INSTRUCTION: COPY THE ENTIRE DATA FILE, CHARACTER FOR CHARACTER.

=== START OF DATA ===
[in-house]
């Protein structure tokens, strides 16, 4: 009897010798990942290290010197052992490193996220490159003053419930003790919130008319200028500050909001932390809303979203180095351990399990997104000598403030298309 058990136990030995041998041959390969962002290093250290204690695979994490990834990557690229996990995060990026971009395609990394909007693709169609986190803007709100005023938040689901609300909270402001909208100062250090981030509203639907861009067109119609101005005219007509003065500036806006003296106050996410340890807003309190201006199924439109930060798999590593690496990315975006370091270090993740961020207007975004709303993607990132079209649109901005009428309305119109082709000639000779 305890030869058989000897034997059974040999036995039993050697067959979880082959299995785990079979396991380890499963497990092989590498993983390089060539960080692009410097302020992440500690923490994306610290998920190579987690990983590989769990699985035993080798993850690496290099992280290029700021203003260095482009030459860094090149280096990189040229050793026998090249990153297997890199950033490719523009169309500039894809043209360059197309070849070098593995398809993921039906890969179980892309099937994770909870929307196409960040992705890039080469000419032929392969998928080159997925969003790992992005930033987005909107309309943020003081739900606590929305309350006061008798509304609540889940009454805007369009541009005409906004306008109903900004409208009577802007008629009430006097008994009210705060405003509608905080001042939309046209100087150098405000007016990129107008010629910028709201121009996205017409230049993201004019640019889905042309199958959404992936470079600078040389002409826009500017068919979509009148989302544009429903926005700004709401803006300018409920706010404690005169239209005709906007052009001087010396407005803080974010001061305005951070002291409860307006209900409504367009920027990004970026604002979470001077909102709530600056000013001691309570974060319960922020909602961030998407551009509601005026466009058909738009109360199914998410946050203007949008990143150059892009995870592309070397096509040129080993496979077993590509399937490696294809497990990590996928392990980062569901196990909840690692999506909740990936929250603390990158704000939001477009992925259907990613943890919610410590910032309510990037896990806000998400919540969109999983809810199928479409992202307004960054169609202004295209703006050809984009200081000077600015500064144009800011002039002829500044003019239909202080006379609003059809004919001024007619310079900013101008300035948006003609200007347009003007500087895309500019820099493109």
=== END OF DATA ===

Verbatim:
[in-house]
């Protein structure tokens, strides 16, 4: 009897010798990942290290010197052992490193996220490159003053419930003790919130008319200028500050909001932390809303979203180095351990399990997104000598403030298309 058990136990030995041998041959390969962002290093250290204690695979994490990834990557690229996990995060990026971009395609990394909007693709169609986190803007709100005023938040689901609300909270402001909208100062250090981030509203639907861009067109119609101005005219007509003065500036806006003296106050996410340890807003309190201006199924439109930060798999590593690496990315975006370091270090993740961020207007975004709303993607990132079209649109901005009428309305119109082709000639000779 305890030869058989000897034997059974040999036995039993050697067959979880082959299995785990079979396991380890499963497990092989590498993983390089060539960080692009410097302020992440500690923490994306610290998920190579987690990983590989769990699985035993080798993850690496290099992280290029700021203003260095482009030459860094090149280096990189040229050793026998090249990153297997890199950033490719523009169309500039894809043209360059197309070849070098593995398809993921039906890969179980892309099937994770909870929307196409960040992705890039080469000419032929392969998928080159997925969003790992992005930033987005909107309309943020003081739900606590929305309350006061008798509304609540889940009454805007369009541009005409906004306008109903900004409208009577802007008629009430006097008994009210705060405003509608905080001042939309046209100087150098405000007016990129107008010629910028709201121009996205017409230049993201004019640019889905042309199958959404992936470079600078040389002409826009500017068919979509009148989302544009429903926005700004709401803006300018409920706010404690005169239209005709906007052009001087010396407005803080974010001061305005951070002291409860307006209900409504367009920027990004970026604002979470001077909102709530600056000013001691309570974060319960922020909602961030998407551009509601005026466009058909738009109360199914998410946050203007949008990143150059892009995870592309070397096509040129080993496979077993590509399937490696294809497990990590996928392990980062569901196990909840690692999506909740990936929250603390990158704000939001477009992925259907990613943890919610410590910032309510990037896990806000998400919540969109999983809810199928479409992202307004960054169609202004295209703006050809984009200081000077600015500064144009800011002039002829500044003019239909202080006379609003059809004919001024007619310079900013101008300035948006003609200007347009003007500087895309500019820099493109």